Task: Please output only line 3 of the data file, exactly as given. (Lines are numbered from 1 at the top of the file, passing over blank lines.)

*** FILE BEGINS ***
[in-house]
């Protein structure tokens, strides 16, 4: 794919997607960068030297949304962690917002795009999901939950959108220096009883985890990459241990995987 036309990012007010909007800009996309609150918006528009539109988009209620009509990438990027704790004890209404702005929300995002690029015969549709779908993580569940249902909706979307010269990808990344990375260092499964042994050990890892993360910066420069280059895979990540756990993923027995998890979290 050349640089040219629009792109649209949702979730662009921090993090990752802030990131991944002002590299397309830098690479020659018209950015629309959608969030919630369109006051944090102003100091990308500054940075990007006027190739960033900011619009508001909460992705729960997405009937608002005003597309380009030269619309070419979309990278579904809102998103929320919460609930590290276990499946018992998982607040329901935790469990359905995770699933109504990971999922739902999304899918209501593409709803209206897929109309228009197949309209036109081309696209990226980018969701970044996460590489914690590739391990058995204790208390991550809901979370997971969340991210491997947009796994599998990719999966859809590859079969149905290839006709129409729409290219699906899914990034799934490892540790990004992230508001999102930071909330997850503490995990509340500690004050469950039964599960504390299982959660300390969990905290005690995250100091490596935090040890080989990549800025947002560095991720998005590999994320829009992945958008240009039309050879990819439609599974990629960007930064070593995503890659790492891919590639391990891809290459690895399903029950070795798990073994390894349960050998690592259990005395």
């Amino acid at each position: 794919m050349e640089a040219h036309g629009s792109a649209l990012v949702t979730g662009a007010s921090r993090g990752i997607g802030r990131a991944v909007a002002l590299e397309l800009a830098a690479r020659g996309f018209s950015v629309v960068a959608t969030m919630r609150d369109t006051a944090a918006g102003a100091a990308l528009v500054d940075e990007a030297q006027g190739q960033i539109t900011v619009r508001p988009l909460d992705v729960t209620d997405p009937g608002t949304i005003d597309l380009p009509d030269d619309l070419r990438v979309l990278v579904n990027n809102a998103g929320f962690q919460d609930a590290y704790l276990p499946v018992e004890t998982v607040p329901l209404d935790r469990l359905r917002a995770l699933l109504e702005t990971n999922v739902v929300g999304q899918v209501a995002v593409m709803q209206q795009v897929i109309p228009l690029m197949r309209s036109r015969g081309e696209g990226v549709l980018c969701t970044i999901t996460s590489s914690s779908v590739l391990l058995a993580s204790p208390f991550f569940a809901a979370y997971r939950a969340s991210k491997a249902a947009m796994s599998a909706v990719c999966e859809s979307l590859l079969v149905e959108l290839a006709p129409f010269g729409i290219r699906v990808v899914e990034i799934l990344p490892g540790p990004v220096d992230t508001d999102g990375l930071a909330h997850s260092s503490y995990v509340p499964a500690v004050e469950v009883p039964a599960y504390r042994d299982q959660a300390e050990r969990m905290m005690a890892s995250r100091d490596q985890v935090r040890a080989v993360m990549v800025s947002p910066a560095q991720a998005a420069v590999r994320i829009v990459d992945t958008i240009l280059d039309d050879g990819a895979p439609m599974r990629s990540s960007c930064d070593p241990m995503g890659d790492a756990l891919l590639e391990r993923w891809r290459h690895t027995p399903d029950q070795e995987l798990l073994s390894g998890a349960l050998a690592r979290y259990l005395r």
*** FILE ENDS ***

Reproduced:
């Amino acid at each position: 794919m050349e640089a040219h036309g629009s792109a649209l990012v949702t979730g662009a007010s921090r993090g990752i997607g802030r990131a991944v909007a002002l590299e397309l800009a830098a690479r020659g996309f018209s950015v629309v960068a959608t969030m919630r609150d369109t006051a944090a918006g102003a100091a990308l528009v500054d940075e990007a030297q006027g190739q960033i539109t900011v619009r508001p988009l909460d992705v729960t209620d997405p009937g608002t949304i005003d597309l380009p009509d030269d619309l070419r990438v979309l990278v579904n990027n809102a998103g929320f962690q919460d609930a590290y704790l276990p499946v018992e004890t998982v607040p329901l209404d935790r469990l359905r917002a995770l699933l109504e702005t990971n999922v739902v929300g999304q899918v209501a995002v593409m709803q209206q795009v897929i109309p228009l690029m197949r309209s036109r015969g081309e696209g990226v549709l980018c969701t970044i999901t996460s590489s914690s779908v590739l391990l058995a993580s204790p208390f991550f569940a809901a979370y997971r939950a969340s991210k491997a249902a947009m796994s599998a909706v990719c999966e859809s979307l590859l079969v149905e959108l290839a006709p129409f010269g729409i290219r699906v990808v899914e990034i799934l990344p490892g540790p990004v220096d992230t508001d999102g990375l930071a909330h997850s260092s503490y995990v509340p499964a500690v004050e469950v009883p039964a599960y504390r042994d299982q959660a300390e050990r969990m905290m005690a890892s995250r100091d490596q985890v935090r040890a080989v993360m990549v800025s947002p910066a560095q991720a998005a420069v590999r994320i829009v990459d992945t958008i240009l280059d039309d050879g990819a895979p439609m599974r990629s990540s960007c930064d070593p241990m995503g890659d790492a756990l891919l590639e391990r993923w891809r290459h690895t027995p399903d029950q070795e995987l798990l073994s390894g998890a349960l050998a690592r979290y259990l005395r």